As I was just mentioning some kind of professional journey, I guess this blog post is overdue…
My department has a joint Dual Degree Program with Zhejiang University in Hangzhou. To be honest, I really had my doubts about the program when it was created, but the more I see, the more I like it. There have been some difficulties, but certainly an overall win for SFU and the CS department.
We have visited ZU twice. When we got back the last time, I decided to put my name on the list for the faculty exchange that is part of the program: every year one person from each school goes to the other for a semester.
I had imagined that there was a multi-year waiting list, and thus imagined that the offer was somewhat abstract. The program director responded with “how about next year?”
So, I’m going to China for the ZU summer 2013 semester: end of February to start of July.
I’ll be teaching two courses when I’m there: a discrete math course for DDP students (those originating from both the Canadian and Chinese sides), and a web development course much like CMPT 470.
The discrete math course should be easy enough. I have taught MACM 101 here, and the course is basically that with a little extra. The Canadian students are just going to be thankful that I’m speaking English. The Chinese students are going to be worried about the English, not the math.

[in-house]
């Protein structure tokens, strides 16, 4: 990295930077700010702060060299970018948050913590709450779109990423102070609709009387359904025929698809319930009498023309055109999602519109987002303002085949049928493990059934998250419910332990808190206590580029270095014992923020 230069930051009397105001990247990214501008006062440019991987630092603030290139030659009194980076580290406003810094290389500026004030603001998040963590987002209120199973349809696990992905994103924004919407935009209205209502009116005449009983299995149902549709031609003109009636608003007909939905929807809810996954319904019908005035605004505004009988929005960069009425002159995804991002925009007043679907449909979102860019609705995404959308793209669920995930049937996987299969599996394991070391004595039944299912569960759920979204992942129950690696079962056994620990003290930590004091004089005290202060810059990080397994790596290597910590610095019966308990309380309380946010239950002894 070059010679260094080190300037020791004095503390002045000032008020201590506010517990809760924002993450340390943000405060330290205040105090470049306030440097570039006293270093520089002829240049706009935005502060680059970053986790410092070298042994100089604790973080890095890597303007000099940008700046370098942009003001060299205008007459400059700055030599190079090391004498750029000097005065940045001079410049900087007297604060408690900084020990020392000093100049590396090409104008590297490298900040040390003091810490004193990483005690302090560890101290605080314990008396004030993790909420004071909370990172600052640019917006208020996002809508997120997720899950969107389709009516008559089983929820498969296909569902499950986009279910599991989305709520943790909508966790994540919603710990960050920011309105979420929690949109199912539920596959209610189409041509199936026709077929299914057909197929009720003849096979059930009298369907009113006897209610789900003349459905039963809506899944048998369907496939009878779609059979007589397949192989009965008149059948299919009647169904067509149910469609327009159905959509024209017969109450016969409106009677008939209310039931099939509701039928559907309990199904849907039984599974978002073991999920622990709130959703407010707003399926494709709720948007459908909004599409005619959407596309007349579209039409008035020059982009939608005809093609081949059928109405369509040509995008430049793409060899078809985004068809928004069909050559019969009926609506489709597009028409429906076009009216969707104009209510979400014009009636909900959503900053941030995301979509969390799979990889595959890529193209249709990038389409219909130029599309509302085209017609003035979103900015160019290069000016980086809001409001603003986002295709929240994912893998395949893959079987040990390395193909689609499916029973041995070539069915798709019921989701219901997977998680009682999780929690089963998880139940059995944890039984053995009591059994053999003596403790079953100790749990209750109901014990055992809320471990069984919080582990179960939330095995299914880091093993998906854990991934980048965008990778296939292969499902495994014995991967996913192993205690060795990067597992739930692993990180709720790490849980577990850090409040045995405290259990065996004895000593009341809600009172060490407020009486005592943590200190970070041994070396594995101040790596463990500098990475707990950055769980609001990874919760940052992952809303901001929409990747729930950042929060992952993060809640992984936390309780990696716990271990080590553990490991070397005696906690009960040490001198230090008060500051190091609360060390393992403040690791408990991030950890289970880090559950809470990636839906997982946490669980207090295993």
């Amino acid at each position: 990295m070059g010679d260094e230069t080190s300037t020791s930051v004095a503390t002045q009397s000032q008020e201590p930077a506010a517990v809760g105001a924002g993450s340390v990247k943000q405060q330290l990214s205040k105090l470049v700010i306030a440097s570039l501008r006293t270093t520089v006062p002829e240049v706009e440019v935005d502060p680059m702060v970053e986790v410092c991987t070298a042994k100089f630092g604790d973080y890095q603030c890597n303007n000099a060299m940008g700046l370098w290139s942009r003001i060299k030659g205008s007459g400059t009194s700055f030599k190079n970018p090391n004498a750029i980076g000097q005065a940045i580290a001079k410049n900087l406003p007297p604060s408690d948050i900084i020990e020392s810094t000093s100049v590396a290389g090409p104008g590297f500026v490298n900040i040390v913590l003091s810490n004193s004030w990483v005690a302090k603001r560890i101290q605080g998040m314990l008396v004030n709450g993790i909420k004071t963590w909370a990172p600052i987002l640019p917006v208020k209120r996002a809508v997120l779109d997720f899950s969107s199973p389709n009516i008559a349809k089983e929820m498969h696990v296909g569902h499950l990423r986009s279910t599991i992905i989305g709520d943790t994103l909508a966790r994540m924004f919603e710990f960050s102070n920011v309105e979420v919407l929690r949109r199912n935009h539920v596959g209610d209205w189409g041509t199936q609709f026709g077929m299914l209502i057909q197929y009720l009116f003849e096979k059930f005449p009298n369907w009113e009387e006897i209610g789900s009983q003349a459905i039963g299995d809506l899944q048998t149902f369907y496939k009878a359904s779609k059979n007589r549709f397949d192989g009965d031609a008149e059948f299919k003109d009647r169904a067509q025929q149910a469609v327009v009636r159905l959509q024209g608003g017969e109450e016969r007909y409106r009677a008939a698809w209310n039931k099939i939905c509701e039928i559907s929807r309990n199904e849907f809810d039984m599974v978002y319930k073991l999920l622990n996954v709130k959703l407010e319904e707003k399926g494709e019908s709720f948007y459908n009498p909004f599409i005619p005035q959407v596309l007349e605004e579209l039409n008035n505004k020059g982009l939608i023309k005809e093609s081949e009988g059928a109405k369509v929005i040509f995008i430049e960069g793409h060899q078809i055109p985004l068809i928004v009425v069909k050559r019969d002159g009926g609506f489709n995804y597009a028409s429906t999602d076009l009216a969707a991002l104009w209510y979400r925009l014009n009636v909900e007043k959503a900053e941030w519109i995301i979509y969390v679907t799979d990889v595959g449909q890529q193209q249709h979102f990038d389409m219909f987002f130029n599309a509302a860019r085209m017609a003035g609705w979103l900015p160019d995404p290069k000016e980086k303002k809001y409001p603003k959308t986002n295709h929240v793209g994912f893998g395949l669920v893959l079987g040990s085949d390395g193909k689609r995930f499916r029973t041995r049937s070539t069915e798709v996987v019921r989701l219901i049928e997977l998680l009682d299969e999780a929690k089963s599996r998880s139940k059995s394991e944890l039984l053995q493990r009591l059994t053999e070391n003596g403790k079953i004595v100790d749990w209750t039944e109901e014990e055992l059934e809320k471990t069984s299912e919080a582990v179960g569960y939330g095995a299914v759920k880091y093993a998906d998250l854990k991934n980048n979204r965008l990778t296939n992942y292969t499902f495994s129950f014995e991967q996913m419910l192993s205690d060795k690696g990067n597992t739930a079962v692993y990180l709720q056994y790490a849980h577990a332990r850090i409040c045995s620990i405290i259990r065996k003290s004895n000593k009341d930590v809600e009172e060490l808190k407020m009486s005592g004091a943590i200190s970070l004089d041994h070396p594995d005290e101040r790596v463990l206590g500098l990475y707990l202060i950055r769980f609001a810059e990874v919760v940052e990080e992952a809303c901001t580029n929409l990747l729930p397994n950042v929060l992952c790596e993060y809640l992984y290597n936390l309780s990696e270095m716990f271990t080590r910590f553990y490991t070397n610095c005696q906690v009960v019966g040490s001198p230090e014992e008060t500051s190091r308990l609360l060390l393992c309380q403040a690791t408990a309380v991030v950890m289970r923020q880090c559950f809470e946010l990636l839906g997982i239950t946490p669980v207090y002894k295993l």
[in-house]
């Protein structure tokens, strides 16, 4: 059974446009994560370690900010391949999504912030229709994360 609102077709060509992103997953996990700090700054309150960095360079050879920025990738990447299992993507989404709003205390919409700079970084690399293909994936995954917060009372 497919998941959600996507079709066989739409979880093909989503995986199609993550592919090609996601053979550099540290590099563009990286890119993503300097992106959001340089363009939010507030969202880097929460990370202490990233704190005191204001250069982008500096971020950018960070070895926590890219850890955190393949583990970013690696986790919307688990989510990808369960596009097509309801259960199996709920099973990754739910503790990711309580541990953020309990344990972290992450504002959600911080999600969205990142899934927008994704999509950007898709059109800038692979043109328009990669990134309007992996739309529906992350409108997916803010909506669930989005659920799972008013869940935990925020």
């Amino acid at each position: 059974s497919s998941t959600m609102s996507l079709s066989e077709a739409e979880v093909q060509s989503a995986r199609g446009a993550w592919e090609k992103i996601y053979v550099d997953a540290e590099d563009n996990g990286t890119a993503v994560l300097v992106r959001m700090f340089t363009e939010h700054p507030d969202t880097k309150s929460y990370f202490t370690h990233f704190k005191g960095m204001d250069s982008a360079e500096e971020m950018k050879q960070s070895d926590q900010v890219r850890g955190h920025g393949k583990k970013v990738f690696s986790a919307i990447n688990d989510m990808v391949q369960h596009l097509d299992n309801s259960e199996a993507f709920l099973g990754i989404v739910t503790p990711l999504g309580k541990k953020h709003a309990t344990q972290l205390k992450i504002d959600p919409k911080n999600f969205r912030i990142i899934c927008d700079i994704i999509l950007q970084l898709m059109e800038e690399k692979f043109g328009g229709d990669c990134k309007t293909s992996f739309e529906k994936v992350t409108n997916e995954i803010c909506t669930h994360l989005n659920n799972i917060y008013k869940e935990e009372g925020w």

The CMPT 470-like course should be… interesting. First of all, the DDP students are already at SFU by fourth year, so the students in the course will just be rank-and-file ZU students. They won’t be the special cohort with extra motivation to learn English, and an international outlook. Just senior CS students who are willing to give a shot to a course that some foreign instructor is teaching in English.
Problems I see arising: (1) the whole development world at ZU seems to be focused around the big-vendor tools: Java, C#, C++, Visual Studio, etc. I’m going to arrive and insist on Ruby or Python (or similar), since that’s the way things are done in my world. (2) These students have spent their whole lives behind the firewall, and we’ll likely have pretty different ideas of what good web sites are.
Basically, I’m alternating between “wow, what a wonderful opportunity” and “what the hell have I gotten myself into?”